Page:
My Solo Holiday

Whilst I was taking my two week hiatus from social media, I also took myself off for a holiday. On my own. This is something that I have wanted to do for a little while now and I was getting itchy feet to get on the road the closer Summer got. In my mind I had grand plans of going abroad (and I still intend to do a lot of solo travelling over seas), but with travel restrictions still in place (I didn’t want the stress of navigating those), I decided to visit somewhere a little closer on the Island we call home. Probably a sensible move also considering this was the first time I would be going somewhere on my own for somewhere longer than the day. I don’t count my yoga teacher training in this as I knew I would be meeting people there who had all come for a common purpose. This time it was just me, my luggage and my little fiat, Tallulah.

I stayed at ‘The Old Apple Store’ just outside of West Monkton in Somerset. I feel like Somerset is the hidden gem of the UK that no one talks about. Everyone goes to Devon and Cornwall, and rightly so. But Somerset has the same picturesque beauty, charm and quirkiness that it’s more Southern neighbours have. And it is also (I didn’t realise) a deeply spiritual county. I feel like I was drawn there for my holiday. Everything that happened, everywhere I went, everyone I met, I felt was constructed for me by the divine, because I left Somerset knowing myself deeper than I ever had because of each experience. From walking miles on end for hours with no telephone signal, no map and seeing more wild horses than people on the Quantock hills, to walking up to the Glastonbury Tor (associated with the King of the Fairies) in the pouring rain wearing wellies and a dress. To discovering hidden beach waterfalls, to dining out like it was an occasion even though I was on my own. Every experience helped me to uncover a little more of myself. And by the time I left I yearned for more than the 5 days I had scheduled for myself. Luckily my trip was rounded off with a few days in Falmouth with my cousin, which sweetened the sorrow of my parting with the West Country. Being on my own also gave me the freedom to meet new people and talk to whoever I wanted. Equally, if I wanted a quiet few moments I just wouldn’t speak. Which was bliss, quite frankly!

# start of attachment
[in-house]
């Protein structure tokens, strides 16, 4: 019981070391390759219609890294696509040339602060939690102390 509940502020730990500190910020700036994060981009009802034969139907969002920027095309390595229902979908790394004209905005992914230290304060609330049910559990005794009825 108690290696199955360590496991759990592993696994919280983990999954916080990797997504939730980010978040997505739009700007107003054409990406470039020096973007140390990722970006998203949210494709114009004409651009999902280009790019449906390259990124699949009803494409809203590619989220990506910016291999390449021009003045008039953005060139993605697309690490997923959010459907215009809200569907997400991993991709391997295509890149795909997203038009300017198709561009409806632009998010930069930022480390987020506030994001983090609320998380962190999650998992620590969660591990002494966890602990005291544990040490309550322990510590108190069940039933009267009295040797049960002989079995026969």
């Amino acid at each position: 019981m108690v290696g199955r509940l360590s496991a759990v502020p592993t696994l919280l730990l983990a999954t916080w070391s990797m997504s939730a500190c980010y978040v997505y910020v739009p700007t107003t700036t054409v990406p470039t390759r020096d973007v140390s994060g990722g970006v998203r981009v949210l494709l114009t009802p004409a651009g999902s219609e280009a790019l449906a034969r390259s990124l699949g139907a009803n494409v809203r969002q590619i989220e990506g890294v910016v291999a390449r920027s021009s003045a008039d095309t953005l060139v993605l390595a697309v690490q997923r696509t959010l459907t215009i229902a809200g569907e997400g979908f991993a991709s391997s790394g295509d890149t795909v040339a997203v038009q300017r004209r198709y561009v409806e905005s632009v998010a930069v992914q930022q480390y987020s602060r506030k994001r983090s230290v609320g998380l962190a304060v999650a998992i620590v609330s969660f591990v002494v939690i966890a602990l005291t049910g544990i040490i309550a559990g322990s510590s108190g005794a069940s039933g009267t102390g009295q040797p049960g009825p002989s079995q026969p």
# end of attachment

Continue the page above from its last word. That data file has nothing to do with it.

There are some key things I learnt from my time on my own. Valuable lessons that I only hope to explore deeper and confirm further the more I travel solo…

  1. I am perfectly capable in every way. I discovered a new level of independence whilst away. I had always known that I woukd be fine on my own, but it’s one thing knowing and another thing doing. I did everything for myself. From the booking, to the paying, to the planning of where I was to go, to the driving (just short of 1,000 miles over the week I reckon), decision making and everything in between. And I was absolutely fine. More than fine, I was great. In some respects, it was easier because I didn’t have to do any liaising with another. I just did it. I didn’t have to, nor need to depend on anyone else. Even though it’s important to both recognise and accept help with grace when it is needed, I have come to the conclusion that I am perfectly capable in every way.